What Happens When a Juvenile is Arrested?
Having your child arrested and taken away in the back of a police car is undoubtedly a scary situation for the child and the parents. If your child is arrested for a crime, he or she will be taken to the Juvenile Detention Center, which is separate from the jail where adults are taken. The Juvenile Detention Center may decide to release your child back to you that same day, or they may decide to keep the child based on the seriousness of the offense. Having an attorney intervene as soon as possible can increase your child’s chances of release.
Within 48 hours of the juvenile’s arrival at the Detention Center, he or she will have a hearing in front of a judge. The Judge will then make a decision about whether or not the juvenile has to remain in detention, or be released to the parents. The Judge will hear a summary about the allegations that led to the juvenile’s arrest, and the Judge may hear other information about the juvenile’s past encounters with law enforcement or the juvenile justice system. The child’s attorney will also have an opportunity to speak.
The Judge can decide to keep the child in detention if…
He/she believes that the child is likely to run away
The child’s home life is not suitable
The child has no parent or guardian
The child is a danger to himself or others
The child has been convicted before and is likely to commit more crimes if released
It is important to have an experienced, knowledgeable attorney present at this hearing, so that someone is there to speak for your child. The sooner an attorney is retained, the more time they have to speak to the parents and gather information about the child’s home and school life, any relevant medical concerns, and any positive aspects of your child or anything that makes your child unique. The attorney will also have time to visit your child at the Detention Center prior to the hearing to gather more information and advise your child on what to do and say in the hearing.
If the Judge decides to keep the child in detention, the child is guaranteed another hearing every 10 business days for the Judge to reconsider the decision. However, an attorney may request another hearing prior to 10 days, if new information comes to light. Having a qualified attorney on your side will minimize the time your child has to stay in detention.
What is Juvenile Intake?
When your child is arrested or charged with an offense, you will soon get a phone call from the Juvenile Probation Department asking to set up an intake appointment. This sounds harmless enough, but there are a lot of potential consequences that can stem from that meeting, including your child being questioned about the accusation.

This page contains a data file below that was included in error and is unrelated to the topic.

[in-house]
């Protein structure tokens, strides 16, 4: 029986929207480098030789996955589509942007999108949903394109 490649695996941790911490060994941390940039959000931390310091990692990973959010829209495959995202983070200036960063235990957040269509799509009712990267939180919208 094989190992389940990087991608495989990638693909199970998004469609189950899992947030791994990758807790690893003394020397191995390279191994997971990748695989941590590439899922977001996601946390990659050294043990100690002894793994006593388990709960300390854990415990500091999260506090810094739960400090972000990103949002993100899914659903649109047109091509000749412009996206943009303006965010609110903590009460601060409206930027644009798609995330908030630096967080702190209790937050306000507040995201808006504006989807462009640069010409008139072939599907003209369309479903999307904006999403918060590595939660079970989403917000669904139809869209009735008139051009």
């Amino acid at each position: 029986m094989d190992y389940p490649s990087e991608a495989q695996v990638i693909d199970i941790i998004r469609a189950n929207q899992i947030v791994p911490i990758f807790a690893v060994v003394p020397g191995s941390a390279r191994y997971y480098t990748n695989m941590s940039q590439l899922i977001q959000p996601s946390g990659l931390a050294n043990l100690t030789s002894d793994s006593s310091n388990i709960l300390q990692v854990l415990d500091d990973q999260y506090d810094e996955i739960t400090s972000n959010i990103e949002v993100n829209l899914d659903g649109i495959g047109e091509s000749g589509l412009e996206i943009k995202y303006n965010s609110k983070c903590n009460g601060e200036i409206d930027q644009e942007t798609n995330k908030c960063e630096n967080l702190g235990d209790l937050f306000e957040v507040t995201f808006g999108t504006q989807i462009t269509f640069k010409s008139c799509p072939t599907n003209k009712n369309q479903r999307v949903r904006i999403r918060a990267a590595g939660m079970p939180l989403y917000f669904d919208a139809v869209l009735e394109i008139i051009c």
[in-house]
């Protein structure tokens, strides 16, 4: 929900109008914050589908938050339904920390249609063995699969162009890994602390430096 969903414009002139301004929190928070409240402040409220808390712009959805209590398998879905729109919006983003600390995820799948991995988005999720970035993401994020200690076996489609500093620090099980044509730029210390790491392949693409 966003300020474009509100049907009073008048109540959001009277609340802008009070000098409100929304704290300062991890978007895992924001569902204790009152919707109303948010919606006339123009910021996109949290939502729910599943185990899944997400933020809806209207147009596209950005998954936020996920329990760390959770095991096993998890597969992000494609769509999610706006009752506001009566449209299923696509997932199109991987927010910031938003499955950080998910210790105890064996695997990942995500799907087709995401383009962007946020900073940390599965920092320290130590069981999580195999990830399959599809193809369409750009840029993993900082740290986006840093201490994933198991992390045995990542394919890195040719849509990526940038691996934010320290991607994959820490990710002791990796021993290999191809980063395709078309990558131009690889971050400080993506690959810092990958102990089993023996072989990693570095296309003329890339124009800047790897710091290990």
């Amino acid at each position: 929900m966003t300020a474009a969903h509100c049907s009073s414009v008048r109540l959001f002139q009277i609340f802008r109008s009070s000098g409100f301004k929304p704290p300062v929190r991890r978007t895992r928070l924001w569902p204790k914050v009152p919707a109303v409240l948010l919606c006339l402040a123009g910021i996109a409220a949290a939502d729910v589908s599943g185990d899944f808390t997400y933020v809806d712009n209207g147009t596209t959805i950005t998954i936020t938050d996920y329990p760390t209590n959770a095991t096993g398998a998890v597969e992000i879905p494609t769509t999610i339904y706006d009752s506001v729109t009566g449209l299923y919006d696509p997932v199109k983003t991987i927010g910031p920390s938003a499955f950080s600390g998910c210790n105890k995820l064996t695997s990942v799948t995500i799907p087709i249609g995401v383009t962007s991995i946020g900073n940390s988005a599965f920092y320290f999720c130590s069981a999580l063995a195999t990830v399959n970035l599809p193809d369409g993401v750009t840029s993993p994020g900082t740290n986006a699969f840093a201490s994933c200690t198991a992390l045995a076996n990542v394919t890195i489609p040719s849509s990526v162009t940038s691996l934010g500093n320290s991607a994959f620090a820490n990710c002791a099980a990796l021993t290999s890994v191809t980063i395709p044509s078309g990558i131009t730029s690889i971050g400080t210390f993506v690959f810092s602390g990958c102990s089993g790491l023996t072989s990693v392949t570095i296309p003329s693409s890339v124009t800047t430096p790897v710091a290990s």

What to Expect During the Intake Appointment
During this meeting, your child will be photographed and fingerprinted. You will be asked to provide a copy of your child’s birth certificate, school records, and immunization records. Most importantly, though, you and your child will be asked personal questions about the child’s family, school, work, medical, mental health, and any substance abuse histories. Your child may even be asked to take a drug test that day. The child will be asked about the offense they are accused of, and any other encounters with law enforcement or the juvenile justice system.
The child will also take several evaluations designed to assess the child’s risk to commit other offenses in the future. All of this information will be compiled into a document called a Social History and it provided to the District Attorney’s Office and your attorney. It is even provided to the Judge at the time the child is sentenced.
Go to an Intake Appointment Prepared
Understandably, an intake appointment is much more serious than it initially seems. It is important to retain an experienced attorney before responding to the Probation Officer’s request for an appointment. Your attorney can assess the allegations, and get information about your child. Then, your child’s attorney can accompany you to the meeting, if you decide to have one. During the meeting, the attorney may advise you and your child not to answer some questions, for the child’s best interest. It may not be beneficial for your child to talk about the accusations during this initial meeting, and that is something that your child’s attorney would advise you.
If you have already participated in an intake appointment, it’s not too late. However, it is important to retain a qualified lawyer who can minimize the impact the Social History may have on the outcome of the case. We are here to help you.